Federal prosecutors and the investment firm SAC Capital Advisors agreed on Thursday to a protective order that requires the firm to keep most of its money in its fund while operating under a criminal indictment, according to a person briefed on the case.
The order serves a dual purpose, preserving the government's interest in any money that it might seize from SAC in a forfeiture action, while also allowing the firm to continue running its money management business.
Under the terms of the agreement, SAC must maintain at least 85 percent of its assets owned by the firm and its various entities. The firm had about $14 billion under management as of July 1. If assets fall below the 85 percent threshold, SAC has to replenish them in order to maintain that level, this person said.
(Read more: SEC case against SAC's Cohen stayed by judge)
Judge Richard J. Sullivan of Federal District Court in Manhattan must approve the protective order, which, though expected, was intensely negotiated by SAC's legal team and government lawyers over the last two weeks.
Federal prosecutors, after a lengthy investigation, brought a criminal case against SAC on July 25, charging the firm with carrying out a vast insider trading conspiracy. Though not named in the indictment, Steven A. Cohen, the billionaire owner of SAC, was accused of fostering an unethical culture that, prosecutors said, was "a veritable magnet for market cheaters."
A spokesman for SAC said that the firm has never encouraged, promoted or tolerated insider trading. Mr. Cohen has said he behaved appropriately at all times. The Wall Street Journal earlier reported online on the terms of the protective order.
Alongside the criminal charges, prosecutors filed a civil forfeiture complaint in Federal District Court in Manhattan that said the firm commingled illegal insider-trading profits with the rest of its money, tainting all of its funds. The complaint seeks "any and all" of SAC's assets, meaning that it believes it could, theoretically, pursue all of the firm's money.
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Prosecutors, however, are expected to demand that SAC forfeit money that tied to any illicit trading, a sum that could reach several billion dollars, a person briefed on the case said. Still, the protective order gives the government the flexibility to pursue a larger amount if new insider trading activity surfaced while the case wends its way through the courts.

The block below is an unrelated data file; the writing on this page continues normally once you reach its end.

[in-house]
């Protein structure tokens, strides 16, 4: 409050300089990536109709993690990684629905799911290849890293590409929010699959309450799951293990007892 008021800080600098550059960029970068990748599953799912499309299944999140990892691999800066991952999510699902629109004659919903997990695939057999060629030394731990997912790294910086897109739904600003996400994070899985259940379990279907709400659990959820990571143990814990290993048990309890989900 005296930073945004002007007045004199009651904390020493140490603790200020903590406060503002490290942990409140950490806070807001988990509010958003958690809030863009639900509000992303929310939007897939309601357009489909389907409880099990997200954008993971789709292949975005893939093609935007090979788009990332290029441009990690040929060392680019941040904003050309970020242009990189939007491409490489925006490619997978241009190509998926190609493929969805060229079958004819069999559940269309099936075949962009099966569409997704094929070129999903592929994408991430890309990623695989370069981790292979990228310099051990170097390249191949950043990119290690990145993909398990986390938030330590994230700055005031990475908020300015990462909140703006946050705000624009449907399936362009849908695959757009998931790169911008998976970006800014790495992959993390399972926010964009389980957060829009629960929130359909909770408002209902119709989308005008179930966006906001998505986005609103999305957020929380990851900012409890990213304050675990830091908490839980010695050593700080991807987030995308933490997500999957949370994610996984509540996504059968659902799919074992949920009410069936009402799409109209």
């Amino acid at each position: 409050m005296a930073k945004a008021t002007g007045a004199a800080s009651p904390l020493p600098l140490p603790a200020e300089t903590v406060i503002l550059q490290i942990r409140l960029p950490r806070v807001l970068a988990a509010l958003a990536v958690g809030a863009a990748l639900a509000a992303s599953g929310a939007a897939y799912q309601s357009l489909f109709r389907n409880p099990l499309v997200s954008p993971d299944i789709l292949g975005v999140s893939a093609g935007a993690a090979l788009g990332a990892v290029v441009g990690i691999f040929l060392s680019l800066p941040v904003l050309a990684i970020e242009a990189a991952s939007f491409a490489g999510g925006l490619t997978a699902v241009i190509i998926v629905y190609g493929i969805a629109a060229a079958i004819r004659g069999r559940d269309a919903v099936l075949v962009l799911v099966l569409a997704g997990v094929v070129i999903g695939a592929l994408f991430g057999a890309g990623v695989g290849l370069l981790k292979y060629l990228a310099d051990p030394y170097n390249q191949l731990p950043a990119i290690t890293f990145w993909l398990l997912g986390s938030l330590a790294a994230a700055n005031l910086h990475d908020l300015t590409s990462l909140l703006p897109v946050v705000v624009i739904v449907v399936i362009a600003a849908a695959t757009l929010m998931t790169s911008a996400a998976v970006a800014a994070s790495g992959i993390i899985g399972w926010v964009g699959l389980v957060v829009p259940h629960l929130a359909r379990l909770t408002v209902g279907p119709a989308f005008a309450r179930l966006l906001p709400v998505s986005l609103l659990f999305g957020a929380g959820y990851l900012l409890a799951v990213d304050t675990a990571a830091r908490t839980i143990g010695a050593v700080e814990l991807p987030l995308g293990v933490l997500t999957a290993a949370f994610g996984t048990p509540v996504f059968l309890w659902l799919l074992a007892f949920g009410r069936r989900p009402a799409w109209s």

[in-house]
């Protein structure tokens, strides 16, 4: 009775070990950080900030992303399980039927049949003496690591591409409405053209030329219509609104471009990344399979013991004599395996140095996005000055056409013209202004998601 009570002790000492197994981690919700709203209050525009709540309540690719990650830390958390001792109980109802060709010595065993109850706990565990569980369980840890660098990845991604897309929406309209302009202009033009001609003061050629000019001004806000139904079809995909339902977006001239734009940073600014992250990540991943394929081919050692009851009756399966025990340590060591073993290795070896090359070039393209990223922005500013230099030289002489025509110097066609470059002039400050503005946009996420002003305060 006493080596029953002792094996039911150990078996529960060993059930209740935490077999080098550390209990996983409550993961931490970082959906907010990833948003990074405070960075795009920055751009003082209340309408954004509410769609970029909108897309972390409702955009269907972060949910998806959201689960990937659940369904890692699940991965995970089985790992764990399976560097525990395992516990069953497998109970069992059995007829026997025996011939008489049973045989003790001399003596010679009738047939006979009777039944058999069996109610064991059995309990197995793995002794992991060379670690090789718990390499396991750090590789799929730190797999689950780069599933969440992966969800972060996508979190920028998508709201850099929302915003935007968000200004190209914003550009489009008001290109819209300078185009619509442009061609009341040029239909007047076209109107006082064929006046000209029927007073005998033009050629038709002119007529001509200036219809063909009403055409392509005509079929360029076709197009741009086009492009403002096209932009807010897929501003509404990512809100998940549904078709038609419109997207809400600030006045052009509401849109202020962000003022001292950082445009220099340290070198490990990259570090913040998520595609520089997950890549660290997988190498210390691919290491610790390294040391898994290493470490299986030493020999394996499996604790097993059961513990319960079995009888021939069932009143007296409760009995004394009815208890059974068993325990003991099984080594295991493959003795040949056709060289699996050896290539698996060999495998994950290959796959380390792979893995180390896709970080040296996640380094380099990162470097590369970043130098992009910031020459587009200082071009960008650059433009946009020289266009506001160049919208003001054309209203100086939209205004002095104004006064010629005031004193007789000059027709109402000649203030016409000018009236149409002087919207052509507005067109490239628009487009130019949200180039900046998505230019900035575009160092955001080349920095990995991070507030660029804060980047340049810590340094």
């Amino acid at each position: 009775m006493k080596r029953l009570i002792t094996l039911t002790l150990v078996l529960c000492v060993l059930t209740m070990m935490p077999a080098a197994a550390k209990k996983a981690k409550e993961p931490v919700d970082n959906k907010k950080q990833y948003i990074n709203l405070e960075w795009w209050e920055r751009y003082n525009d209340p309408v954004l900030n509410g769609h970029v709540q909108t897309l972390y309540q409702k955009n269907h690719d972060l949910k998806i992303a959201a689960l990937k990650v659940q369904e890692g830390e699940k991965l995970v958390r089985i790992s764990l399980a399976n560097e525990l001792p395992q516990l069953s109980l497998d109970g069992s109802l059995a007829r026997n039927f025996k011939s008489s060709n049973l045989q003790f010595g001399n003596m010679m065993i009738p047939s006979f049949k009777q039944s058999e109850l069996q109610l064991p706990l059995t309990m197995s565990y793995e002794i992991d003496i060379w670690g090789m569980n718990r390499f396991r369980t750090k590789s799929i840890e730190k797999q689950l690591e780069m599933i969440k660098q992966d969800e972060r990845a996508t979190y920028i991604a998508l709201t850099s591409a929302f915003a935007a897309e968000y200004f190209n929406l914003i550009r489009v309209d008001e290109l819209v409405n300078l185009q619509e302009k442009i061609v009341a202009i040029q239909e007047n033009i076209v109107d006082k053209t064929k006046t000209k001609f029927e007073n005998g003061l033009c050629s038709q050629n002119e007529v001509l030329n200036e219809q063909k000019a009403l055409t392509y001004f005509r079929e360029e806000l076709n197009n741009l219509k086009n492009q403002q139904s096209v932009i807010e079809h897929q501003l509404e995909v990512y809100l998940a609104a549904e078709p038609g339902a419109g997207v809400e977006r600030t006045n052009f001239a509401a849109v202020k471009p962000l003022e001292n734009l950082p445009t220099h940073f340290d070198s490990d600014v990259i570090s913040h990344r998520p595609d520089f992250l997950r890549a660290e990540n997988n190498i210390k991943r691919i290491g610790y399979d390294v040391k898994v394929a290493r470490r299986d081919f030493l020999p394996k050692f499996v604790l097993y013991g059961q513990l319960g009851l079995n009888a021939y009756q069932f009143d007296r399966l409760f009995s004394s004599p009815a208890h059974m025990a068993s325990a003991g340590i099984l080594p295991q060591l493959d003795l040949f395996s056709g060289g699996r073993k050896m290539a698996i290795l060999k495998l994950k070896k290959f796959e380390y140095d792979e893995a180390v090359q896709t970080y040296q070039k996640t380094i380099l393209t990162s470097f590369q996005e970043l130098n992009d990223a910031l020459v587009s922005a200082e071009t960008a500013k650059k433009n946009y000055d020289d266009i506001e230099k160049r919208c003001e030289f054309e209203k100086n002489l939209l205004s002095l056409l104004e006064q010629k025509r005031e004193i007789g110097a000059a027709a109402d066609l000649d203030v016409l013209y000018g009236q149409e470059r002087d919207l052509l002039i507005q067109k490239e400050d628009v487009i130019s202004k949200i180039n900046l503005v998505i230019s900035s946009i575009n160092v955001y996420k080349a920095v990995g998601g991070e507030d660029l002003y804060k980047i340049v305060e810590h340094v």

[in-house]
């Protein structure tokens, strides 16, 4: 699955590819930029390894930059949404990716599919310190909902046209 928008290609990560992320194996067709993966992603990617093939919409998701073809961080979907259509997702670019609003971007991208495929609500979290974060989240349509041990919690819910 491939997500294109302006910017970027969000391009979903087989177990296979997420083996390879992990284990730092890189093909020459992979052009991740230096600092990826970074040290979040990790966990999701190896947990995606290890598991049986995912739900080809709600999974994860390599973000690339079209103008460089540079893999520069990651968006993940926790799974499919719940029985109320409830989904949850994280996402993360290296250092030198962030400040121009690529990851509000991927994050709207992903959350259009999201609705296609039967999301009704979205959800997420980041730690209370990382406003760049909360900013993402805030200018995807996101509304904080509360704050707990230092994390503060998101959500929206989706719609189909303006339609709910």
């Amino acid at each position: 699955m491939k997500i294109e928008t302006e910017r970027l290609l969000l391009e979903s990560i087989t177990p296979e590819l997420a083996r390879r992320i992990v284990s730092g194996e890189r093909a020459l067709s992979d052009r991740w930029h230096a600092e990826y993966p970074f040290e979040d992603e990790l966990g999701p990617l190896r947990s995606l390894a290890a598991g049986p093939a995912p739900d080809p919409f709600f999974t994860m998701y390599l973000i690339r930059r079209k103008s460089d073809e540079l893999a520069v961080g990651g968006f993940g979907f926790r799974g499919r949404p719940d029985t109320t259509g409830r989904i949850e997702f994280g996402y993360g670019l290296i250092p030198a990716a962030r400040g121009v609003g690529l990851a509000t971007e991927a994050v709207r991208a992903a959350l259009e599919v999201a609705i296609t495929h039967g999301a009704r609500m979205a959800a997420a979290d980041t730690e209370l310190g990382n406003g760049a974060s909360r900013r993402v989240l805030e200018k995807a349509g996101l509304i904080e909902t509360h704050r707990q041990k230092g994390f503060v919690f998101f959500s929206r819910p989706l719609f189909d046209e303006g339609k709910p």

Preet Bharara, the United States attorney in Manhattan who brought the charges, did not seek to freeze SAC's assets when bringing the indictment. He and his team of prosecutors wanted to avoid hurting SAC's investors and trading partners, said people briefed on the case. There was also some concern that freezing the firm's assets — including borrowed money, SAC has about $50 billion invested — could disrupt the financial markets.
Indicting a company is an unusual and aggressive step for the government. In the case of SAC, however, the government believed that the action was justified because of vast misconduct at the firm and a shoddy compliance regime.
Ten former SAC employees have either been charged or implicated with illegal trading while at the fund; of those, five of have admitted guilt. The indictment said that Mr. Cohen hired a portfolio manager despite warnings about his engaging in insider trading at another hedge fund, and overruling objections from his lawyers.
On Tuesday, Mr. Bharara appeared on "CBS This Morning" to discuss the case. "The scope and the pervasiveness of the insider trading that went on at this particular place is unprecedented in the history of hedge funds," Mr. Bharara said.
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Even without the security of a protective order being struck with the government, banks have continued to trade with SAC since the indictment. And at least one top Wall Street executive has issued a public statement of support for the firm.
"They're an important client to us, they have been an important client to us," said Gary D. Cohn, president of Goldman Sachs, in an interview on CNBC last month. "We continue to trade with them, and they're a great counterparty."
At the start of 2013, SAC had about $15 billion under management, with about $9 billion of that amount belonging to Mr. Cohen and his employees. In recent months, amid the intensifying government investigation, outside investors have asked to withdraw about $5 billion from the fund. That money is being returned in installments every three months, an SAC policy that protects the fund from being forced to sell its positions at unfavorable prices.
Also on Thursday, an administrative law judge in Washington approved a request by federal prosecutors to delay the civil case brought last month against Mr. Cohen by the Securities and Exchange Commission pending the outcome of the criminal proceedings against SAC and two former employees of the fund. It is common for S.E.C. actions to be halted until the criminal prosecution is resolved.
The S.E.C.'s lawsuit accuses Mr. Cohen of failing to supervise the two former employees, Michael S. Steinberg and Mathew Martoma. Both Mr. Steinberg and Mr. Martoma have pleaded not guilty and have trials schedule to begin in November.
—By Peter Lattman of The New York Times